* World’s biggest free literary festival starts tomorrow
* Paul Beatty, David Hare and Rishi Kapoor among speakers
* Strong British presence
* ACV covering JLF 2017
THOUSANDS of lovers of literature, music, and culture will descend on the Zee Jaipur Literature Festival (JLF) tomorrow (today).
Billed as the greatest literary show on earth, there is little doubt that it attracts a wide range of both western, global and Indian voices and sometimes engineers the most unexpected of debates and arguments.
Celebrating its 10th year is a remarkable achievement – as co-director William Dalrymple told www.asianculturevulture.com’s Suman Bhuchar last year (see home page). It had inauspicious beginnings but has flowered into something of world renown.
Among this year’s major draws are Paul Beatty, winner of this year’s Booker Prize, iconic British playwright David Hare and literary blockbuster novelist Vikram Chandra.
For the Bollywood inclined, there’s poet, lyricist and screen writer Javed Akhtar, offbeat director Imtiaz Ali and one time pin up and golden boy, Rishi Kapoor.
Another luminous name in the Indian film world is Gulzar who is part of the first day’s attractions. SS Rajamouli, the director behind India’s most expensive movie to date, “Bahubhali” will be talking about his eagerly anticipated sequel, which is scheduled to be released this Spring.
British academic Rachel Dwyer who specialises in Indian film is at JLF too and will moderate the Rishi Kapoor talk.
Broadcaster and journalist Anita Anand who talked to us about her first book, “Sophia: Princess, Suffragette, Revolutionary” in 2015, returns and scientist and broadcaster Aarathi Prasad is here to talk about her second book, “In the Bonesetter’s Waiting Room: Travels through Indian medicine”.
The book has many plaudits already, and features in the longlist of the Jhalak Prize, Britain’s first literary award dedicated solely to writers of colour.
For those who follow the British literary scene, there’s a culturally rich line up, straddling both literature and history.
Another former Booker Prize winner Alan Hollinghurst is among the speakers, as is poet and novelist Adam Thirlwell.
Representing perhaps different political perspectives is right-wing historian Andrew Roberts and the rather less establishment figure of historian and broadcaster Susannah Lipscomb.
Screenwriters and directors Neil Jordan and Bruce Robinson will draw those interested in films that tackle difficult and awkward subjects.
Broadcaster, novelist and therapist Lucy Beresford is among the strong British contingent at the festival this year.
Economics commentator Nassim Nicholas Taleb makes a return to the festival in a follow up to his hit and rather prophetic Black Swan book, which predicted the crash of 2008.
In the populist (in terms of numbers , politics) Indian novels category, Ashwin Sanghi is sure to draw huge crowds as he did in 2015 and 2016 (when Bollywood star Kajol joined him – see here) and he spoke to us about how he moved from business to being a popular novelist.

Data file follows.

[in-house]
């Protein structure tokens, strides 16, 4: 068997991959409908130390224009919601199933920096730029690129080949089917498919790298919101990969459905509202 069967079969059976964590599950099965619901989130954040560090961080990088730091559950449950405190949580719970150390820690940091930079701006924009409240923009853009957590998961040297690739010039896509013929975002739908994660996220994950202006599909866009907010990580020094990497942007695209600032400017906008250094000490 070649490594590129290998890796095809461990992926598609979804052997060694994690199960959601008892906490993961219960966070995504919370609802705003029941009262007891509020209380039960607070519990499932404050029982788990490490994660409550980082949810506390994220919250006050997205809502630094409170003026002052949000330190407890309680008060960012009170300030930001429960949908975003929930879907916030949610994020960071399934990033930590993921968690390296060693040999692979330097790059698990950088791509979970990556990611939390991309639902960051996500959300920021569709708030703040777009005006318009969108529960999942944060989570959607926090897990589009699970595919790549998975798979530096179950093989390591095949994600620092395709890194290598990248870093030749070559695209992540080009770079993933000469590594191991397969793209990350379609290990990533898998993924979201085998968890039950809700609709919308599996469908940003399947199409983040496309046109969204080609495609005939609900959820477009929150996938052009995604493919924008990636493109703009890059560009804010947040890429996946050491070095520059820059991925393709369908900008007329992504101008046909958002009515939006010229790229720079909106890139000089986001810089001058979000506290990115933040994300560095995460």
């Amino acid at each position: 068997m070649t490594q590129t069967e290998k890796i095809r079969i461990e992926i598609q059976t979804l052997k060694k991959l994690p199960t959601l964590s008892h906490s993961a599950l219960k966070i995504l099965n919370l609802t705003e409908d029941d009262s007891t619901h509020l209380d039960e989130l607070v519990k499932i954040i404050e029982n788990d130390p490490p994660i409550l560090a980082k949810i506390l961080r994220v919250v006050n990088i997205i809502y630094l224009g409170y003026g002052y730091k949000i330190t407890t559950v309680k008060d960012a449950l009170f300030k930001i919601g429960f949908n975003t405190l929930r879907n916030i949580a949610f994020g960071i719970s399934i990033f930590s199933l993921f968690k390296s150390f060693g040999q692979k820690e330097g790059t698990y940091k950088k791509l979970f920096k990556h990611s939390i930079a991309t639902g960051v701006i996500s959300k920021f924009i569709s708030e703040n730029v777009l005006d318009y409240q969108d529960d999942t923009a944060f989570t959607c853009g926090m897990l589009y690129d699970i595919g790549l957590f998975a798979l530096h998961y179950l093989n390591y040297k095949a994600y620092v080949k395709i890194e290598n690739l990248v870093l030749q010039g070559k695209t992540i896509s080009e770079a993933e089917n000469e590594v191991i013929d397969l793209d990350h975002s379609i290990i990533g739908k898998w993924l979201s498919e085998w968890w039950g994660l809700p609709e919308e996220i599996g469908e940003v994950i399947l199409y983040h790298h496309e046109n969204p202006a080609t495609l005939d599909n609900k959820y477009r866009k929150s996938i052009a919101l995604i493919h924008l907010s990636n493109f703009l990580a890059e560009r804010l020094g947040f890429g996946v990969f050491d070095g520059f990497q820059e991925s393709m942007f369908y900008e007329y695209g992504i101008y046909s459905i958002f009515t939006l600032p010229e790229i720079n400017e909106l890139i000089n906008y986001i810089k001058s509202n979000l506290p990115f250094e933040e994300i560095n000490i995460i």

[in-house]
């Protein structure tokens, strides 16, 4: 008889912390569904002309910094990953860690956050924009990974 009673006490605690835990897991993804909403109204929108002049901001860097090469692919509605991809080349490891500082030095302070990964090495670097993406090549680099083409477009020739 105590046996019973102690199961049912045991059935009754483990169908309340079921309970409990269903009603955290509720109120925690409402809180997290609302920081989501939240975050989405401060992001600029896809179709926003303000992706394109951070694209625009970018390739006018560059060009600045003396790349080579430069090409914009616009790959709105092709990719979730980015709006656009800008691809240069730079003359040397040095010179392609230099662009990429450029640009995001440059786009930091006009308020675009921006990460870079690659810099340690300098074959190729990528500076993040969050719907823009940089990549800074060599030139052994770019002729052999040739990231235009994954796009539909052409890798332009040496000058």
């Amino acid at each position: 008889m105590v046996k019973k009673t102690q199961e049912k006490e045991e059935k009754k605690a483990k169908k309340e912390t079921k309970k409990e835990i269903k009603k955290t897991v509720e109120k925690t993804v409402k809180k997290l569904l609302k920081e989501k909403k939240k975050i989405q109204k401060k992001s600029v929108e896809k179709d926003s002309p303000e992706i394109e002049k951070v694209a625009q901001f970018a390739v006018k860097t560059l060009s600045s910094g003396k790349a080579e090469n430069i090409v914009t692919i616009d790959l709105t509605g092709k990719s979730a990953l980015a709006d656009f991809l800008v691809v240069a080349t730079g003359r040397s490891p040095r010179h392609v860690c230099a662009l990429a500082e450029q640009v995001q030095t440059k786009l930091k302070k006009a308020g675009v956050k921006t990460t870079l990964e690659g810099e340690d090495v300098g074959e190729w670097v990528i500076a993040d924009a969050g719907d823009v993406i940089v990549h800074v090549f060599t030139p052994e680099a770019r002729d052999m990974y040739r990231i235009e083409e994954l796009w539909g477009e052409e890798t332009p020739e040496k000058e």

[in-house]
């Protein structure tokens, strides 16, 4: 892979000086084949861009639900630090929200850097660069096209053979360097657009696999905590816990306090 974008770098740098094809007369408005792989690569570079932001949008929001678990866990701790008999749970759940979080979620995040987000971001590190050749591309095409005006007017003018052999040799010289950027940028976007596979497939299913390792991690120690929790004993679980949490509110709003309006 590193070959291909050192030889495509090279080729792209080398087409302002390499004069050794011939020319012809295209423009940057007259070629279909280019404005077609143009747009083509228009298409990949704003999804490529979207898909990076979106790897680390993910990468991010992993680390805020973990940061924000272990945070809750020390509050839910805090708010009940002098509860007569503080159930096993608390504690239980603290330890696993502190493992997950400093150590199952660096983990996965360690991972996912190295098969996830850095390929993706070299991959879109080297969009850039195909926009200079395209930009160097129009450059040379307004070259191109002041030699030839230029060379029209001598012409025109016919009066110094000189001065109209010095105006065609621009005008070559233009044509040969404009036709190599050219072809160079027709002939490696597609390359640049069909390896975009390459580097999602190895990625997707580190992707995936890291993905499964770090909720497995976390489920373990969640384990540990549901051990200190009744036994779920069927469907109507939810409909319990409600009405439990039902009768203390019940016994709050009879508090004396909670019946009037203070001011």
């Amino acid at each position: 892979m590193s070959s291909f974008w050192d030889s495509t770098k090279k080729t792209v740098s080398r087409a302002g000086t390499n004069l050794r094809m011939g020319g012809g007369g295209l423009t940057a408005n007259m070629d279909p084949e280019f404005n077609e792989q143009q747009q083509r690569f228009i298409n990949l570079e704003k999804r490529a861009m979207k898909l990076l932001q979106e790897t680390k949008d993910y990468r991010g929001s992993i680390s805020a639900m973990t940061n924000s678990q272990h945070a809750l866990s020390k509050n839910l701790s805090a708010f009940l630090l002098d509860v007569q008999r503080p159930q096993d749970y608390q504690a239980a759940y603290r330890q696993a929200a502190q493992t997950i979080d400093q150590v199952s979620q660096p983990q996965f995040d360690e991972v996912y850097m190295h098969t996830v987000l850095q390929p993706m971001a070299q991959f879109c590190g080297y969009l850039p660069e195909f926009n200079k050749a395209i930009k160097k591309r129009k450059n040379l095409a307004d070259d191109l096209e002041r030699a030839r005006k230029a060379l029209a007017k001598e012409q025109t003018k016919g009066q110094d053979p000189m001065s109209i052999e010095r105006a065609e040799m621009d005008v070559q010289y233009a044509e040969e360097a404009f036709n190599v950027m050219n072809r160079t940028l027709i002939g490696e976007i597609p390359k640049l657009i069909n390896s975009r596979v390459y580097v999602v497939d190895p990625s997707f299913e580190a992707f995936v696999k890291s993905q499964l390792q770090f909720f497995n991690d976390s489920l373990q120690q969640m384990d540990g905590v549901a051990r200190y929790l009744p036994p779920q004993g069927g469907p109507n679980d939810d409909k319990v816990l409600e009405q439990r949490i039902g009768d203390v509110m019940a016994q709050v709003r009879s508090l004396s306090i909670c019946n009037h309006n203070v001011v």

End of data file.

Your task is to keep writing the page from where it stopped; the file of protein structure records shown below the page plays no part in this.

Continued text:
Indian journalist Barkha Dutt, whose memoir caused much controversy when it was released last year (for its chronicling of child abuse), will be another big star attraction.
Former BBC journalist Mark Tully is also likely to be the centre of much attention. An India correspondent for more than 20 years, he is revered here as an impartial and intelligent observer of Indian political affairs.
Another critical analyst who knows much about India is Patrick French.
Among the first day highlights are Sadhguru, a mystic and theologian with a huge following and who delivers his popular Youtube sermons in English, is in conversation with one of the organisers of the festival, Sanjoy Roy.
Beatty will talk about his prize-winning “The Sellout” with Meru Gokhale, while French is moderating part of what should be a lively discussion about ‘The Legacy of the Left’ with Maidul Islam, Mridula Mukherjee, Pratap Bhanu and Timothy Garton Ash.
Taleb appears in the session devoted solely to his own work alone and David McWilliams will introduce and chair.
Hare assumes centre stage after the morning opening and introductions by Vasundhara Raje, Gulzar and Anne Waldeman.
There’s also a veritable programme of concerts in the evenings at Clark’s Amer where Beth Orton, The Raghu Dixit Project and Kabir Café are among those providing the enterainment.
The Indian press has drawn attention to several right wing speakers who are close to the ruling BJP appearing and there has been some criticism too of main sponsors Zee, a broadcaster which some have accused of waging a campaign against opposition figures who are fierce critics of the BJP.
But what better place to discuss this all then JLF itself?
See you there soon!
*Sailesh Ram, editor of www.asianculturevulture.com is at the festival and will be covering it both on site and in real time – follow our Twitter or Facebook handles and look out for some surprise turns and unexpected encounters.